Originally released for December 2001, the release was bumped to March 2002 because of a decision whether to remove a scene involving a meteor shower crippling New York. The filmmakers were concerned that such a scene may stir memories of the terrorist attack on the World Trade Center.
Vox (the librarian hologram played by Orlando Jones) was originally written to be a robot. Steven Spielberg, however, was creating A.I. Artificial Intelligence (2001) at the same time, and had a similarly-designed robot in his own film for every version of Vox the filmmakers could conceive. Production designer Oliver Scholl came up with the idea of a hologram.
Vox mentions a "Time Machine" musical and starts singing a song with the lyrics "There's a place called tomorrow...". Such a musical and such a song do not exist, although its composer Andrew Lloyd Webber most certainly does.
"Filby" from The Time Machine (1960) appears as a florist. When Young picked out his costume, he found the same period shirt he wore in the earlier film, complete with his name written on the collar! (Source: DVD production notes)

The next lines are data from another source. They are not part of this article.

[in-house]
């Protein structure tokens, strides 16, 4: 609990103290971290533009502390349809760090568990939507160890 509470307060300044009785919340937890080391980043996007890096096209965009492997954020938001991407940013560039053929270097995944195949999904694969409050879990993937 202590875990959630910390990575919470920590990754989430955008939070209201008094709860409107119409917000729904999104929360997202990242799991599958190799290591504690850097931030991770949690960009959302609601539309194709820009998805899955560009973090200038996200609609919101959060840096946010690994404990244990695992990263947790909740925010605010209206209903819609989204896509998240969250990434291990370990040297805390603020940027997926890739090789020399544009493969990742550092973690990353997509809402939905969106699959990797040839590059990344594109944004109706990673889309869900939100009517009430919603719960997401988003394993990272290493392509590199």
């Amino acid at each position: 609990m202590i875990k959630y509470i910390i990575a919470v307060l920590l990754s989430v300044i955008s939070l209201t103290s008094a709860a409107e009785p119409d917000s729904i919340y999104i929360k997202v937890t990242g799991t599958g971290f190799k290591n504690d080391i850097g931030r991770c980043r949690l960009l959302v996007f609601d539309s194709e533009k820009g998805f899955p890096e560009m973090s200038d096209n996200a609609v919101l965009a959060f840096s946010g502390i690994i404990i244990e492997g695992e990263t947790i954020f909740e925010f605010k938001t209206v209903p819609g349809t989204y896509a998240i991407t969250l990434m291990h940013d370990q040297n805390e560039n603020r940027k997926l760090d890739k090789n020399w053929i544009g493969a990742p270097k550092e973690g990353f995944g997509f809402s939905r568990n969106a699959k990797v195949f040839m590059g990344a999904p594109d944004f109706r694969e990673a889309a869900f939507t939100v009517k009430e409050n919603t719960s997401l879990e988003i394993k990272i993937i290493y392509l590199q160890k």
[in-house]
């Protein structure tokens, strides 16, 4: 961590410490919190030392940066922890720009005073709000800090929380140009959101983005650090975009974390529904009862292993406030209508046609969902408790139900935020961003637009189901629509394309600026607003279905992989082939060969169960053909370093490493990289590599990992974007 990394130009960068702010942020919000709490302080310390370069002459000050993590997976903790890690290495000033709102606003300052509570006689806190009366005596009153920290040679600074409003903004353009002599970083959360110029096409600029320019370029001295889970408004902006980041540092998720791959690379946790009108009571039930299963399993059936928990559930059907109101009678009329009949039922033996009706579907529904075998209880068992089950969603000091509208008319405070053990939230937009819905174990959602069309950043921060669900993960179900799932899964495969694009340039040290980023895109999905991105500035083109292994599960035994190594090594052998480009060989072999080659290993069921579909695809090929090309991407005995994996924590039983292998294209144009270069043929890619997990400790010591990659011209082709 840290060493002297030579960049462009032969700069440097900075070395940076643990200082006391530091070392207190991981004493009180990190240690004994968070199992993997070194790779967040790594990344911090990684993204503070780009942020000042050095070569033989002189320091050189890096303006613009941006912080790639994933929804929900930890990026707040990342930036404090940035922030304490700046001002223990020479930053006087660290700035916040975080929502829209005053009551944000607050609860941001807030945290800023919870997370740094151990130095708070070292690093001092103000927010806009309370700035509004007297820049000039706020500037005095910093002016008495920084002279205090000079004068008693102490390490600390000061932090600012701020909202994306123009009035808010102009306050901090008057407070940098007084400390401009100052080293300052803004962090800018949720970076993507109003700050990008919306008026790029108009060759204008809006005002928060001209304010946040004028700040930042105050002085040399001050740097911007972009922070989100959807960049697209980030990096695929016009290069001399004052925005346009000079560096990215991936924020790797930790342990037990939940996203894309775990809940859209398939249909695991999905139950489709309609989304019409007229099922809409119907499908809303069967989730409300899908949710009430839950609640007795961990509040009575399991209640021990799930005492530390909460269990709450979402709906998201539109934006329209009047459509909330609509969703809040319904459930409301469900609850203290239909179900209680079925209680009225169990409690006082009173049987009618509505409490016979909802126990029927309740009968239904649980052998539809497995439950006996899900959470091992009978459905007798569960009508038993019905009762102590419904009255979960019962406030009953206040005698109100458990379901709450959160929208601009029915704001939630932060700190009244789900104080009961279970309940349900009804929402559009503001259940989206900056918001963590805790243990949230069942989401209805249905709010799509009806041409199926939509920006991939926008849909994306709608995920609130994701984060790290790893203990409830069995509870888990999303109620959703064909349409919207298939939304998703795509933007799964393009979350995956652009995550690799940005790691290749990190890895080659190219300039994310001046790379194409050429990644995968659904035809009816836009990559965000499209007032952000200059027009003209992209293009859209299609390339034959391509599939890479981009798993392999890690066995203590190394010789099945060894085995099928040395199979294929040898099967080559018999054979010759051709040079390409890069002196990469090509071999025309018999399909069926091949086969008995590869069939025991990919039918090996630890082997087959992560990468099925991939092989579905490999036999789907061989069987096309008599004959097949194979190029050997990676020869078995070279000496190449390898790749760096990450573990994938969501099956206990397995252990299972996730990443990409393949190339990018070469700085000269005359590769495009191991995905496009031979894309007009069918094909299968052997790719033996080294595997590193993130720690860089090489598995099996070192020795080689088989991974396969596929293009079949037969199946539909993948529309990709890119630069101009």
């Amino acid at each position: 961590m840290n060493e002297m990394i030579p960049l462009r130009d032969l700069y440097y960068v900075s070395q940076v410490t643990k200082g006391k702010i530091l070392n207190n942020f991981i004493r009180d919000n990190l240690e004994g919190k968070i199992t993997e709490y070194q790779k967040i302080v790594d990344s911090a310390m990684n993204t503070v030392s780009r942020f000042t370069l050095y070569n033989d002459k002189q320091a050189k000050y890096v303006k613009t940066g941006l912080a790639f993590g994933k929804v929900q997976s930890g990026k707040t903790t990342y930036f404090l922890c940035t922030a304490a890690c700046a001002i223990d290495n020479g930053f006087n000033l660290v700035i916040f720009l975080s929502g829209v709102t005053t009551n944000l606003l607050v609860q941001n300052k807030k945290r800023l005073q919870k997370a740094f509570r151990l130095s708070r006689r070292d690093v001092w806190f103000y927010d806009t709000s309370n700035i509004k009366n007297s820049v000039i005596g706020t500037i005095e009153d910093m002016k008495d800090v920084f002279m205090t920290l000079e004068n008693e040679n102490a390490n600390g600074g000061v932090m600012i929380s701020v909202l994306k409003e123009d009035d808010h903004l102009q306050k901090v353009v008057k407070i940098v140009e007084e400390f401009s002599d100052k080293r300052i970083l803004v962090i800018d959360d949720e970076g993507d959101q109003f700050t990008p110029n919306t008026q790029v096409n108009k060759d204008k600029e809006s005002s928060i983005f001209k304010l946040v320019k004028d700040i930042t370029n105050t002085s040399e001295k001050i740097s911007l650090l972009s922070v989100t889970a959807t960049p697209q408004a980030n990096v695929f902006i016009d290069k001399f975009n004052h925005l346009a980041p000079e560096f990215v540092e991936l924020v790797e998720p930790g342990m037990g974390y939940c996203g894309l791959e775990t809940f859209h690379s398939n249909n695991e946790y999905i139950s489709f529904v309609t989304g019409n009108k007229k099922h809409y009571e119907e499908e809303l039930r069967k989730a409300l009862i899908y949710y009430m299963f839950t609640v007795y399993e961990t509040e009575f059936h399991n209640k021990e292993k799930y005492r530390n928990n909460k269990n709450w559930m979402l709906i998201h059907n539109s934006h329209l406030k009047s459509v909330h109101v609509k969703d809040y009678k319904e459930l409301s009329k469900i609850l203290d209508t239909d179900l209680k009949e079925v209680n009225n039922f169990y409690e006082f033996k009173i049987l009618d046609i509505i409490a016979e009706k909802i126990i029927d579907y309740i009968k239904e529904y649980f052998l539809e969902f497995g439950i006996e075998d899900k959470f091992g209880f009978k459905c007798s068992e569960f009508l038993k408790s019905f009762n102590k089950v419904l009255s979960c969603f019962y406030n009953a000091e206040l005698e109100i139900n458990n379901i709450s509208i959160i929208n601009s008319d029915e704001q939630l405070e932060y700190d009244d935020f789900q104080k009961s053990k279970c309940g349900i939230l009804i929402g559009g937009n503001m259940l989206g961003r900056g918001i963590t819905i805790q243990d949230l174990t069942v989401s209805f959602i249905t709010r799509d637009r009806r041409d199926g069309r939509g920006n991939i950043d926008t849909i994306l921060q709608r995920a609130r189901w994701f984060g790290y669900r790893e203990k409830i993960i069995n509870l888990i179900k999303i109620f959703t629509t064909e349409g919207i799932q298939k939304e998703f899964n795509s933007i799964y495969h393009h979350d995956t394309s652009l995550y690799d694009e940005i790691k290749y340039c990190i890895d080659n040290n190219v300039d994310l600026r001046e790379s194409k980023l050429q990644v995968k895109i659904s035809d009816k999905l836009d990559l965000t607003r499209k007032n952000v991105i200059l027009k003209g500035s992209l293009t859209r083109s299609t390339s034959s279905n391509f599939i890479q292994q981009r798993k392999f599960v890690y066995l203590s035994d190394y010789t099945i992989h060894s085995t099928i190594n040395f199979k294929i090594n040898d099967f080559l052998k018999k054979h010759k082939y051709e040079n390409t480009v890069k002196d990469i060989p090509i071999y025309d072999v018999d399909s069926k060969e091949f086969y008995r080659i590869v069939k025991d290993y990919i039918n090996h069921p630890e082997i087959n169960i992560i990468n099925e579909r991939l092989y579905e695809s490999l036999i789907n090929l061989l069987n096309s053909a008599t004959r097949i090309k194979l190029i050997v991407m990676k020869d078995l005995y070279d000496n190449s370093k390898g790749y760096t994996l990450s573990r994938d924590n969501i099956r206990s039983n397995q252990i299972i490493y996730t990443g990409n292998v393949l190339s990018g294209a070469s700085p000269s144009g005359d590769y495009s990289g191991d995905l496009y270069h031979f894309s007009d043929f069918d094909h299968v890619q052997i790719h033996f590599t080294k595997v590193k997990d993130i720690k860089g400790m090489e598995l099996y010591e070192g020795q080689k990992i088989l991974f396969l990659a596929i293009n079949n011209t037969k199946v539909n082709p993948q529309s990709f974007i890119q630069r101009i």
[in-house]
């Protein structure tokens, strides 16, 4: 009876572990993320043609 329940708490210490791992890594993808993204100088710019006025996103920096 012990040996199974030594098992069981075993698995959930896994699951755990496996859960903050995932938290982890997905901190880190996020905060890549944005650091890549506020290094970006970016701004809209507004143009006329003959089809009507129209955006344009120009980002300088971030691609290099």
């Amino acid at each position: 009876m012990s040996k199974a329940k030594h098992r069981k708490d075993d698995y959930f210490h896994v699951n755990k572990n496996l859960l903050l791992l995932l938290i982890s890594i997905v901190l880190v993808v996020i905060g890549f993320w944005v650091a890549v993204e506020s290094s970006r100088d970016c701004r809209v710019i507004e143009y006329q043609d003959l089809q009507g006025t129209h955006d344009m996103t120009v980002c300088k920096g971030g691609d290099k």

When Vox explains Hartdegen's biography, he mentions "1869-1903" as his years of birth and death. Since then Hartdegen stands in the future, 1903 turns in the year of his missing. According with it, Hartdegen is 34 years old when he travels to the future. Pearce was just one year older at the point of the movie.
When Hartdegen starts to travel to the future, this one watches three mannequins in a shop window and as their clothes change across the time. In The Time Machine (1960), George watches the change of clothes of a mannequin during his time travel.
When Hartdegen talks with Vox about time travel, this last mentions three real Sci-Fi writers: Isaac Asimov, Harlan Ellison and H.G. Wells. Asimov wrote in 1955 "The End of the Eternity", about the time travel and the risks about to make changes in the past. Ellison wrote numerous scripts about sci-fi (including time travel) for TV series like The Outer Limits (1963) and Twilight Zone (1959). Wells wrote in 1894 "The Time Machine", the book which is based the movie.